Sunday, June 17 2007
Gretchen and I spent most of the day at the Clearwater Festival down in Croton-on-Hudson, about fifty miles to the south in Westchester County. The CRF is part of Pete Seeger's ongoing effort to raise awareness of and restore natural health to the long-suffering Hudson estuary. It's become a huge event, the kind where you park in a distant parking lot and ride the shuttle bus to the actual festival. It took place at a park at Croton Point on a landscape that obviously had once been a landfill. (Why would anyone site a landfill on the shore of the Hudson? Before Pete Seeger and the Clearwater Festival, such questions never occurred to anyone.)
Gretchen actually got into the festival for free because she would be doing some tabling for Catskill Animal Sanctuary in the "activist area." My ticket was supposed to have cost $45.
In many respects the Clearwater Festival was like the Garlic Festival up in Saugerties, though it appealed to a decidedly hippier demographic. The parking lot where we'd caught the shuttlebus had been rich in Priuses (or, I suppose, Prii), and many of the attendees were outfitted in loose hippie garb.
As for Gretchen, she'd thought the weather would be cool and had worn jeans, but now the sun was out and it was hot and she was regretting her outfit. I suggested we could just duck into one of the many clothing concessions and buy her a pair of shorts or a skirt. Surely she'd be able to find what she needed woven out of hemp if nothing else. It was during this search that something reoccurred to me about these sort of events: while I like the politics and the projects (and, occasionally, even some of the music) of the activist left, I can't say that either Gretchen or I resonate with their sense of style. When we're around hippies, we constantly experience stylistic dissonance. My personal style, for example, could maybe be characterized as European urban, perhaps with a dash of Cold War Soviet thrown in. I dress like someone who would gladly trade a kidney for a pair of blue jeans. Gretchen owns several pairs of blue jeans and is thus more American in her taste, but I'd say New York City far outweighs vegetarian co-operative when it comes to the influences recorded in her closet. And the thing is, we're not the only people at these events who are politically liberal but not stylistic flower children. So why then isn't there just one merchant selling a pair of trousers in sensible earth tones? Why does everything have to be a psychedelic riot of petroleum-based dyes? Gretchen did manage to find a flaming orange Guatemalan skirt that was almost acceptable because it wasn't also shot through with bands of blue and green. But it clashed with her checkered green shirt and she thought its hemline was a little too low for her taste (hippies never wear miniskirts, while Gretchen pretty much only wears miniskirts when she wears skirts at all).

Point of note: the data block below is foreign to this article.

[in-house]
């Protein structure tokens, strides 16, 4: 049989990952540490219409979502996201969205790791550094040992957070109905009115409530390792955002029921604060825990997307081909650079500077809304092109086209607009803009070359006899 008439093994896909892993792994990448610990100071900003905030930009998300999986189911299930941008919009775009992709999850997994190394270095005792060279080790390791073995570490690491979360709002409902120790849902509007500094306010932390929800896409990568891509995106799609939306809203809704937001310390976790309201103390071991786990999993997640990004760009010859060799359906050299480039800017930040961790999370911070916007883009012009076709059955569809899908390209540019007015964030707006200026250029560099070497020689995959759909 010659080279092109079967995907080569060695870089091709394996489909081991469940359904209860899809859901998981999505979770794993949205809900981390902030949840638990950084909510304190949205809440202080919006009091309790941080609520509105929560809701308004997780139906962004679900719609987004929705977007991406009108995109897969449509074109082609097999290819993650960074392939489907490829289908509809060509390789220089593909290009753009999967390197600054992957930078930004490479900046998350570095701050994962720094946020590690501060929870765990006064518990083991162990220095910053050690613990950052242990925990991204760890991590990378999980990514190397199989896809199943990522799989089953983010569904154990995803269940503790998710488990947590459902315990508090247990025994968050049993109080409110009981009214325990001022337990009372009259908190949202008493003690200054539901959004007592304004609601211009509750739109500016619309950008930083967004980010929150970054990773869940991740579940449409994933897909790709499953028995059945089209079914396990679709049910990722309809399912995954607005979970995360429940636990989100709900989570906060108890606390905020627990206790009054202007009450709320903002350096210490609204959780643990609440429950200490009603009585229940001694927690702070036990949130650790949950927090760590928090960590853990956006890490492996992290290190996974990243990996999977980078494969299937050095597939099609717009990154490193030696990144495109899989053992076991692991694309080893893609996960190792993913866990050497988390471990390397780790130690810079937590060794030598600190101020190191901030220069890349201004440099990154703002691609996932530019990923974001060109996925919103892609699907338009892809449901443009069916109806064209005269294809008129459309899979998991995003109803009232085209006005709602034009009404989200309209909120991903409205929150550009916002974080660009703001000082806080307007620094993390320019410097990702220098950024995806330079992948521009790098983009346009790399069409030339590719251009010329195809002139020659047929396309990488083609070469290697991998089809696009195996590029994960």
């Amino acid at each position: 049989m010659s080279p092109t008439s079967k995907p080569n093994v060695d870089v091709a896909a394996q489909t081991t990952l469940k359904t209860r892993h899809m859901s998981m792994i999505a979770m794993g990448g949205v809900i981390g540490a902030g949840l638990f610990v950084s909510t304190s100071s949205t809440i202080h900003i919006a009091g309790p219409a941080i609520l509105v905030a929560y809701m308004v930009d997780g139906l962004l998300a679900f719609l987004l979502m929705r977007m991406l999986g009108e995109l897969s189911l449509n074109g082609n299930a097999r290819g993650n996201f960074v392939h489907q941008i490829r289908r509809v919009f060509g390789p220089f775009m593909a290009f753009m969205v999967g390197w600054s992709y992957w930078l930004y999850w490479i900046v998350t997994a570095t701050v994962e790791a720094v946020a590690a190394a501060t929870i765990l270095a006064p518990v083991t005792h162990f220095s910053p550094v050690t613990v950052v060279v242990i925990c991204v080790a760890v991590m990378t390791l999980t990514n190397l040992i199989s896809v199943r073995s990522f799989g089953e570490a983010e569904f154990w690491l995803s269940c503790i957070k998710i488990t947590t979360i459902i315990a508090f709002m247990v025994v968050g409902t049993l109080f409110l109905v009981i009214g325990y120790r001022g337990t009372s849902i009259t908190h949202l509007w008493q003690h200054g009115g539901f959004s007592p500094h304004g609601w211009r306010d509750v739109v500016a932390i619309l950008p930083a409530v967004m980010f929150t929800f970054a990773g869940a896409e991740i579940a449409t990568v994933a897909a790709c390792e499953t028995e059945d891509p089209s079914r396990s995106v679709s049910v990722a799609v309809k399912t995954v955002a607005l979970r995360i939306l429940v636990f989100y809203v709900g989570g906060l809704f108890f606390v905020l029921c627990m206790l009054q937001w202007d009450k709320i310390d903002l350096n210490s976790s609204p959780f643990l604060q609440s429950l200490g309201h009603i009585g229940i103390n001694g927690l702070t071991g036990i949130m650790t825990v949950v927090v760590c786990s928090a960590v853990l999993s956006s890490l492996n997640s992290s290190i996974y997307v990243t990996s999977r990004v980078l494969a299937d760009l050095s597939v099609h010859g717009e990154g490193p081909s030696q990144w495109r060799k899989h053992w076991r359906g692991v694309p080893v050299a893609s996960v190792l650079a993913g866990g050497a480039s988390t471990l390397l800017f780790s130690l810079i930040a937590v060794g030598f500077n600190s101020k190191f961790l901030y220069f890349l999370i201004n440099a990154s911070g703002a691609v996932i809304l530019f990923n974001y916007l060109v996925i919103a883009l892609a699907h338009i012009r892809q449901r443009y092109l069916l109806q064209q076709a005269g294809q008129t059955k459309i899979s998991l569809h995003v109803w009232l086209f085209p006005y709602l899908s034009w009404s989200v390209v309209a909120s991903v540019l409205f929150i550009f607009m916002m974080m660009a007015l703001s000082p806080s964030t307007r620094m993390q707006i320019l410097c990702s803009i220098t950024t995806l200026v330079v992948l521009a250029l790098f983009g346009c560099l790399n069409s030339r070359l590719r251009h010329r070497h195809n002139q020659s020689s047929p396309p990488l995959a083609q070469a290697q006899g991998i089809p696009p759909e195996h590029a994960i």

In the end we managed to find a small beach where we could wade into the Hudson, soaking our clothes and remaining cool for hours afterwards. The water here some thirty miles north of New York City tasted distinctly saline.
Next we went to "the food court," a shady place among tall Cottonwoods and children's play equipment. Gretchen was horrified to discover vendors selling meat products, which didn't seem to be in keeping with the festival's environmental theme (she is fond of pointing out that diet outweighs mode of transportation when it comes to greenhouse gases). I think most people there would have gladly traded the availability of meat for the availability of beer. (The only legal psychoactive substance being sold was coffee.)
While Gretchen was tabling for the sanctuary, I returned to the Hudson a second time to wash the tahini from my crotch (where it always seems to end up whenever I eat falafel). After that I wandered around the festival, not finding much of interest. In one large tent a bunch of vendors were exhibiting various green living technologies: everything from worm composting systems to photovoltaics to rain water collection.
Originally Gretchen had planned for us to see Pete Seeger and the Cowboy Junkies (the latter of whom I'd been warned about; supposedly a recent performance in Woodstock had been a terrible disappointment), but in the end the only performance we ended up sitting around watching was that of Buffy Sainte-Marie as she sang "Up Where We Belong" (which she wrote) and whooped up some sort of Native-American-influenced tune. Once again, I agreed with her politics, but I can't say I found anything compelling in her art.
We'd driven down to the festival on the west side of the Hudson on the NY Thruway, crossing the Hudson on the Bear Mountain Bridge. In the middle of that bridge is one of the most spectacular views of the Hudson Valley, with a wide variety of forested mountains scattered near and far on either side of the broad blue fjord of the Hudson. Heading back we drove up the east side of the Hudson on US 9. Aside from the staggering number of mansard roofs in the commercial strip areas, this drive wasn't as ugly as I had expected.
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